How do I find primary sources?
Answered By: Jen Saulnier Lange Last Updated: Apr 28, 2022 Views: 221
What is a Primary Source?
Depending on the discipline that you’re working in, primary sources might have different meanings. In the sciences, a primary source usually refers to primary research, which is an original research study, while a secondary source might be a literature review. In the humanities and social sciences, a primary source could refer to a first-hand account or something written during a specific time period, while a secondary source would be an item created later by someone who did not have a first-hand experience (like a scholarly book or article). This page will focus on primary sources in the humanities and social sciences.
Primary sources are evidence of history. They are the first-hand accounts of an event or period of time created by participants or observers. There are many kinds of primary sources including:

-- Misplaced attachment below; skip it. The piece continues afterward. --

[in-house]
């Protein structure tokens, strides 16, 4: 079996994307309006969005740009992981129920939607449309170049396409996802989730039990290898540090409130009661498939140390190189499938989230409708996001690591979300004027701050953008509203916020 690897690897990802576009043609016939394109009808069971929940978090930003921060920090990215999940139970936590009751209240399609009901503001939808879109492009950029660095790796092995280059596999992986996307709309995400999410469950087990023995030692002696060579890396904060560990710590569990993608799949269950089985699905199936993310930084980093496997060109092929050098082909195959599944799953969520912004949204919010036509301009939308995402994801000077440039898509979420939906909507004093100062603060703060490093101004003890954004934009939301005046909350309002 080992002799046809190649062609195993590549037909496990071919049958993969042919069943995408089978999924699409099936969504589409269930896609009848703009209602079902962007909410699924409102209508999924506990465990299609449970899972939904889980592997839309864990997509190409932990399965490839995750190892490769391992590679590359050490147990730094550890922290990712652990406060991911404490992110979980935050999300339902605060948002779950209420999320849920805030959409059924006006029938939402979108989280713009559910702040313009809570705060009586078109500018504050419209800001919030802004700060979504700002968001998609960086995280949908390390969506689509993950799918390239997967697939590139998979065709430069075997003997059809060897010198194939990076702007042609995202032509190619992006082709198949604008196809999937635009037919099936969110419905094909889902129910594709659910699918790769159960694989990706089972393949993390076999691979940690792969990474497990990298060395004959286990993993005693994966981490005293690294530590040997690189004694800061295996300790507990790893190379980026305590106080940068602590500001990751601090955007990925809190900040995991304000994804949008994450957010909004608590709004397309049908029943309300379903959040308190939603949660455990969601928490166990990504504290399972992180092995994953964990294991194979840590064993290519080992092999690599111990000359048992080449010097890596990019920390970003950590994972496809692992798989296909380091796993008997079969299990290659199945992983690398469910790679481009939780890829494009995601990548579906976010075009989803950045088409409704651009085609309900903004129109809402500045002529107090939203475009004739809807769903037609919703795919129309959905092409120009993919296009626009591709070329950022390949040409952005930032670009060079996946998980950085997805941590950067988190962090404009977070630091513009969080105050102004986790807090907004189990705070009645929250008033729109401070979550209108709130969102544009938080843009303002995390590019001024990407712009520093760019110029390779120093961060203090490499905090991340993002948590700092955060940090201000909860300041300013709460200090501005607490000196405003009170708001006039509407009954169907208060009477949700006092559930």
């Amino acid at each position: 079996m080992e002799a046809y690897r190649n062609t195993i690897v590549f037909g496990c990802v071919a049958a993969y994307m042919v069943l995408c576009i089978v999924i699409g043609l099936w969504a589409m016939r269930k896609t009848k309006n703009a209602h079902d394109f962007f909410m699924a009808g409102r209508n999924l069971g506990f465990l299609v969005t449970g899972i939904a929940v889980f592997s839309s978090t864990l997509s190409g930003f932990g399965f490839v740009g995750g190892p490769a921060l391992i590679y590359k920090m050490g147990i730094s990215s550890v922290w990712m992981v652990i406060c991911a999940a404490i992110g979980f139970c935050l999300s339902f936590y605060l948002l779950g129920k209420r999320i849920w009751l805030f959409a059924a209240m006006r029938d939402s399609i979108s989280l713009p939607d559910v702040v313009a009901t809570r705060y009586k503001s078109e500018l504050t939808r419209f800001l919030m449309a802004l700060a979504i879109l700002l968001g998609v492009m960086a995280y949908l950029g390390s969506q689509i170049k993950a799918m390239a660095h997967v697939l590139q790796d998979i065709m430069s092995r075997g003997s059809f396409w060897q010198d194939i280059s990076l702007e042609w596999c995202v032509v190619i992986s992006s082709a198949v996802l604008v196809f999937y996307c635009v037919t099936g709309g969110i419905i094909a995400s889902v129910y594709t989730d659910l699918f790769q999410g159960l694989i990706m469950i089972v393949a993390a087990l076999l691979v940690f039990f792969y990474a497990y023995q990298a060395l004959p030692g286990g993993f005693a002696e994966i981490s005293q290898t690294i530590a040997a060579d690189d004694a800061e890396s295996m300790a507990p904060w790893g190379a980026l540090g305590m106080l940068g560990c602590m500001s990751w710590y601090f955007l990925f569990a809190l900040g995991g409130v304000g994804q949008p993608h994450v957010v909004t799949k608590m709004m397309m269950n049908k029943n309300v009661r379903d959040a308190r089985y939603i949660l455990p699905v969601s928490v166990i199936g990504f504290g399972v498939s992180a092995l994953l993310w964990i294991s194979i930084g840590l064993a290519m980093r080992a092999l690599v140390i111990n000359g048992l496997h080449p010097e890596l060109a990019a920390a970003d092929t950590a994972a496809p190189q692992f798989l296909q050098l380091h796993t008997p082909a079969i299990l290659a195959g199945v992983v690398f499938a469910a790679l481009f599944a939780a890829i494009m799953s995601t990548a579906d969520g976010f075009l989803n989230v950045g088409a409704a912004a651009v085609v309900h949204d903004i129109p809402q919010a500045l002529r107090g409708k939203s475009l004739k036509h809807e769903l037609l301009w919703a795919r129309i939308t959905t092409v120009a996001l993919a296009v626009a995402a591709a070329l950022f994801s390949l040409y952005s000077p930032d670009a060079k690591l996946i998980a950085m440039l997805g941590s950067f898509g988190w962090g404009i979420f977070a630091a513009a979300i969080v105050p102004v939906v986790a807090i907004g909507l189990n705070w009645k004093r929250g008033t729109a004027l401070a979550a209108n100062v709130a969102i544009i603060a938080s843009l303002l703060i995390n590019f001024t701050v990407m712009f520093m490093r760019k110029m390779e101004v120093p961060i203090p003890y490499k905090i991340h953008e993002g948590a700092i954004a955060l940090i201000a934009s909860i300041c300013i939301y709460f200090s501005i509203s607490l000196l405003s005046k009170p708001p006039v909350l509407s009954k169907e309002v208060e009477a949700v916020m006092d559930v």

- texts (letters, diaries, government reports, newspaper accounts, autobiographies)
- images (photographs, paintings, advertisements, posters)
- artifacts (buildings, clothing, sculpture, coins)
- audio/visual (songs, oral history interviews, documentaries)
Keep in mind that some primary sources are published formally (newspaper articles), while others are published non-formally (speech transcripts).
Thinking About Your Search Terms
An important thing to consider when searching for primary sources is that the terminology surrounding your topic has likely changed over time. Since you are looking for sources from another time period, you will need to think about how people talked about your topic during that time period.
- Example: You are researching nuclear bombs during WWII, but during the mid-1900s they were referred to as “atomic bombs.”
- Example: You are researching how racism affected the lives of people in the early 1800s, but “racism” was not a term that was used widely by people in that time period.
If you are struggling with terminology, one key alternative is to search for the names of people, events, or documents related to your topic.
Searching for Primary Sources
*Note: The following tutorials were created for HIST105/305 and some of the examples may be specific to that assignment, but can be applied to other research.
For a collection of resources that will help you find primary sources, please visit our Primary Source Research Guide.
If you are doing research for History 105/305, please check out the Roots of Contemporary Issues Research Guide.